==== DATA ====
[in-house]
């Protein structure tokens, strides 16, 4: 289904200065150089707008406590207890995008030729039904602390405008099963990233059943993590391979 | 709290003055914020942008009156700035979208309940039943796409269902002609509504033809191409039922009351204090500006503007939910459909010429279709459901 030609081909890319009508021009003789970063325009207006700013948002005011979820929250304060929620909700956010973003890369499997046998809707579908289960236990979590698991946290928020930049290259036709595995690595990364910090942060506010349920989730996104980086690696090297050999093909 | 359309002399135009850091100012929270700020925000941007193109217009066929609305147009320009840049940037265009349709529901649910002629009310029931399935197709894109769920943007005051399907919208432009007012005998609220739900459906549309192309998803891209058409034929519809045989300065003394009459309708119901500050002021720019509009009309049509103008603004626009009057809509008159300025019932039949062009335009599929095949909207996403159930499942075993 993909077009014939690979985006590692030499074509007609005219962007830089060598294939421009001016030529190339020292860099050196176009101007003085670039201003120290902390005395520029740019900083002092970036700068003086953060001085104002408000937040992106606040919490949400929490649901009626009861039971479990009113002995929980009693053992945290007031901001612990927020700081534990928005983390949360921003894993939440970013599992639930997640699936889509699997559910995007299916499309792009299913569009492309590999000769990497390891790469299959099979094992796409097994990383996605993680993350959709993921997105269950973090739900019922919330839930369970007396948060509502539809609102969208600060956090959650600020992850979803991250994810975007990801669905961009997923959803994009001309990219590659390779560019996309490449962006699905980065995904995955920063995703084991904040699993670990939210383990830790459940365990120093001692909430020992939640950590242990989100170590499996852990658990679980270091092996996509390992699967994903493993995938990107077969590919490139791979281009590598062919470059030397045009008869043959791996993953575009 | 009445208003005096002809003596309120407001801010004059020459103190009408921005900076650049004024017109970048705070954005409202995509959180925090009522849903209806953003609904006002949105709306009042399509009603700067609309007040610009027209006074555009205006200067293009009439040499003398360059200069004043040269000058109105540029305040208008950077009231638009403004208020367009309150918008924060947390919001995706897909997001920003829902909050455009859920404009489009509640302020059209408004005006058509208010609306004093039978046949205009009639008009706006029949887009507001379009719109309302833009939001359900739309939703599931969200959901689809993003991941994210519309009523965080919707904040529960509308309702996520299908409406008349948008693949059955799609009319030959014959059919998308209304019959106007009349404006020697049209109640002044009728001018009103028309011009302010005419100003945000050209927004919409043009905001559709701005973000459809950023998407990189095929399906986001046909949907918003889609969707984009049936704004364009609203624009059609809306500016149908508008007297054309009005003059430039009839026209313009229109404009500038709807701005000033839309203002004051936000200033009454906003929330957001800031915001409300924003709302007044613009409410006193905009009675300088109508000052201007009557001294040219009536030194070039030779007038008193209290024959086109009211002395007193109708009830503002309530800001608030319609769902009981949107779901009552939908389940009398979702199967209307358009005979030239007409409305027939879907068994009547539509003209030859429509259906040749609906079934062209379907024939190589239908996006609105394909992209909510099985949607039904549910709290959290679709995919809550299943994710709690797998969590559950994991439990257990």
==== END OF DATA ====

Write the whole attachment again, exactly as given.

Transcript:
[in-house]
């Protein structure tokens, strides 16, 4: 289904200065150089707008406590207890995008030729039904602390405008099963990233059943993590391979 | 709290003055914020942008009156700035979208309940039943796409269902002609509504033809191409039922009351204090500006503007939910459909010429279709459901 030609081909890319009508021009003789970063325009207006700013948002005011979820929250304060929620909700956010973003890369499997046998809707579908289960236990979590698991946290928020930049290259036709595995690595990364910090942060506010349920989730996104980086690696090297050999093909 | 359309002399135009850091100012929270700020925000941007193109217009066929609305147009320009840049940037265009349709529901649910002629009310029931399935197709894109769920943007005051399907919208432009007012005998609220739900459906549309192309998803891209058409034929519809045989300065003394009459309708119901500050002021720019509009009309049509103008603004626009009057809509008159300025019932039949062009335009599929095949909207996403159930499942075993 993909077009014939690979985006590692030499074509007609005219962007830089060598294939421009001016030529190339020292860099050196176009101007003085670039201003120290902390005395520029740019900083002092970036700068003086953060001085104002408000937040992106606040919490949400929490649901009626009861039971479990009113002995929980009693053992945290007031901001612990927020700081534990928005983390949360921003894993939440970013599992639930997640699936889509699997559910995007299916499309792009299913569009492309590999000769990497390891790469299959099979094992796409097994990383996605993680993350959709993921997105269950973090739900019922919330839930369970007396948060509502539809609102969208600060956090959650600020992850979803991250994810975007990801669905961009997923959803994009001309990219590659390779560019996309490449962006699905980065995904995955920063995703084991904040699993670990939210383990830790459940365990120093001692909430020992939640950590242990989100170590499996852990658990679980270091092996996509390992699967994903493993995938990107077969590919490139791979281009590598062919470059030397045009008869043959791996993953575009 | 009445208003005096002809003596309120407001801010004059020459103190009408921005900076650049004024017109970048705070954005409202995509959180925090009522849903209806953003609904006002949105709306009042399509009603700067609309007040610009027209006074555009205006200067293009009439040499003398360059200069004043040269000058109105540029305040208008950077009231638009403004208020367009309150918008924060947390919001995706897909997001920003829902909050455009859920404009489009509640302020059209408004005006058509208010609306004093039978046949205009009639008009706006029949887009507001379009719109309302833009939001359900739309939703599931969200959901689809993003991941994210519309009523965080919707904040529960509308309702996520299908409406008349948008693949059955799609009319030959014959059919998308209304019959106007009349404006020697049209109640002044009728001018009103028309011009302010005419100003945000050209927004919409043009905001559709701005973000459809950023998407990189095929399906986001046909949907918003889609969707984009049936704004364009609203624009059609809306500016149908508008007297054309009005003059430039009839026209313009229109404009500038709807701005000033839309203002004051936000200033009454906003929330957001800031915001409300924003709302007044613009409410006193905009009675300088109508000052201007009557001294040219009536030194070039030779007038008193209290024959086109009211002395007193109708009830503002309530800001608030319609769902009981949107779901009552939908389940009398979702199967209307358009005979030239007409409305027939879907068994009547539509003209030859429509259906040749609906079934062209379907024939190589239908996006609105394909992209909510099985949607039904549910709290959290679709995919809550299943994710709690797998969590559950994991439990257990």